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ARS Home » Research » Publications at this Location » Publication #171697


item Huang, Lihan

Submitted to: Journal of Food Process Engineering
Publication Type: Peer Reviewed Journal
Publication Acceptance Date: 6/24/2005
Publication Date: 9/1/2005
Citation: Huang, L. 2005. Computer-controlled microwave heating to in-package pasteurize beef frankfurters for elimination of listeria monocytogenes. Journal of Food Process Engineering. 453-477.

Interpretive Summary: Listeria monocytogenes is a serious foodborne pathogen frequently associated with ready-to-eat meat and poultry products regulated by FSIS. This research developed a pasteurization technology using computer-controlled microwave heating to kill this bacterium within the packages. More than 7-log reductions in the bacterial counts were observed in the laboratory. If optimized, it can provide the food industry with a technology to manufacture Listeria-free ready-to-eat meats for US consumers.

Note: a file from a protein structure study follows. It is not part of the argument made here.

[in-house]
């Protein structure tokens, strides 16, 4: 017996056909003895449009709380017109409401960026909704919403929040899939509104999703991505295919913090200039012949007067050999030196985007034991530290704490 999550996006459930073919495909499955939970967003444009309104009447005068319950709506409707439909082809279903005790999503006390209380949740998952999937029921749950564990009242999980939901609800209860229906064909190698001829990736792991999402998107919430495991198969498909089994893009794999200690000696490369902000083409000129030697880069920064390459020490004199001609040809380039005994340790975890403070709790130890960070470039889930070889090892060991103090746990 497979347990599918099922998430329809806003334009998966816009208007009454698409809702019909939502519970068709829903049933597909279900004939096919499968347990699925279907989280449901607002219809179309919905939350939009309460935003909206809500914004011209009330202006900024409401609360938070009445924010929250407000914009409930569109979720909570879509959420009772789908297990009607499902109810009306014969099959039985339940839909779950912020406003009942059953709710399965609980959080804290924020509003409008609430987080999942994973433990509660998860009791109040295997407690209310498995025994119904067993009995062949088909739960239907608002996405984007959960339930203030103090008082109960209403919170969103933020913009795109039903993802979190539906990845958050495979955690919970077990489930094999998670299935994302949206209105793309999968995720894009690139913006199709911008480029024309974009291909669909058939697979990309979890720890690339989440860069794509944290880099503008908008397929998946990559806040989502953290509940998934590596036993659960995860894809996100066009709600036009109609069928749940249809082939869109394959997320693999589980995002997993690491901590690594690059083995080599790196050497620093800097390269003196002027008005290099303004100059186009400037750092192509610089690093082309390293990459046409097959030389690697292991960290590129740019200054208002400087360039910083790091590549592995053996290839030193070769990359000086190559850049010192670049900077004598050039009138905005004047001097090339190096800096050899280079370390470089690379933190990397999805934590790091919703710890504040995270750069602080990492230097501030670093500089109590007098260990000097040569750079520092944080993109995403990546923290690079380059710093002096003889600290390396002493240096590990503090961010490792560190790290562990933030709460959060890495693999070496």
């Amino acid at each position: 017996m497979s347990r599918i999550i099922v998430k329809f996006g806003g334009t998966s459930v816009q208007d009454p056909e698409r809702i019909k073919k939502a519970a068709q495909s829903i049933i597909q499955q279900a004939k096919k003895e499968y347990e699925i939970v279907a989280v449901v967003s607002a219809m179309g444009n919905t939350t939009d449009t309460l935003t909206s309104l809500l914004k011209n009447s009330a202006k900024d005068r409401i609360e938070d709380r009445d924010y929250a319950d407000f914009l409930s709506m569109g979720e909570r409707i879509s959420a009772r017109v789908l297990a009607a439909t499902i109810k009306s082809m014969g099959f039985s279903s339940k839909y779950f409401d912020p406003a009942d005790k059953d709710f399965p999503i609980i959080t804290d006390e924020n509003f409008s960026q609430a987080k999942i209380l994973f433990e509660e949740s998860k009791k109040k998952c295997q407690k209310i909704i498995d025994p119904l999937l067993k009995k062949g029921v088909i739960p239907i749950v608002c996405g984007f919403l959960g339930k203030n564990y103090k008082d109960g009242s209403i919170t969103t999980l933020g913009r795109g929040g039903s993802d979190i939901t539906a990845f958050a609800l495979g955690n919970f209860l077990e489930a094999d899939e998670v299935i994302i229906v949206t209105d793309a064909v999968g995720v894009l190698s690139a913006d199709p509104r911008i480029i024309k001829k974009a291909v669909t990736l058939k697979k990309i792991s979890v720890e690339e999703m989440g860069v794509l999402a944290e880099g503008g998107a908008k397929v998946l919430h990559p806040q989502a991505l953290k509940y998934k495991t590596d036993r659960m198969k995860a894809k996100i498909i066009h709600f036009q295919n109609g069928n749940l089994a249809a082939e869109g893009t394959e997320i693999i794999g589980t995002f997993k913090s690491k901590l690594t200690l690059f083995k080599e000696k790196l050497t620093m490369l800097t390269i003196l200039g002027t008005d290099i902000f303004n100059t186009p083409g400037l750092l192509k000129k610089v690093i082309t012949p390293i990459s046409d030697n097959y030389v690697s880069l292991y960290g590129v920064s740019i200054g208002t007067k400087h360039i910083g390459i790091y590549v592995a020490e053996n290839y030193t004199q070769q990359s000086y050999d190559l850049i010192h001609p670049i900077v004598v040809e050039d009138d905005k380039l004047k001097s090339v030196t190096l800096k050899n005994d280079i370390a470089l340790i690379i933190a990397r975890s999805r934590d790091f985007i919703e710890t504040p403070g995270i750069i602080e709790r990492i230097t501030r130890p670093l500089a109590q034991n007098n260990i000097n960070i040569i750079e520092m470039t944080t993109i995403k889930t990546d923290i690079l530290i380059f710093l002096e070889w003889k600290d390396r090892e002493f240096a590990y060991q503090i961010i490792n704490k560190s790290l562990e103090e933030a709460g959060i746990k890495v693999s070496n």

Technical Abstract: The objective of this study was to develop a terminal in-package pasteurization technology to kill Listeria monocytogenes in ready-to-eat meats using microwave heating. This technology utilized an infrared sensor to measure and monitor the surface temperature of beef frankfurters contained in plastic bags in a small household microwave oven. The aim was to raise the surface temperature of frankfurters to a set-point lethal to L. monocytogenes, and then continue to maintain it for an extended period of time. An on-off feedback control mechanism was used to control the power supply to the microwave oven. Results indicated that the simple on-off control mechanism was able to maintain the surface temperature of beef frankfurters near the respective set-points of 75, 80, or 85°C used in this study. The computer-controlled microwave heating was able to achieve a 7-log reduction of L. monocytogenes in beef frankfurters. If optimized, this study potentially may provide the food industry with a terminal, post-lethality pasteurization technology to kill L. monocytogenes in ready-to-eat meats within the final packages.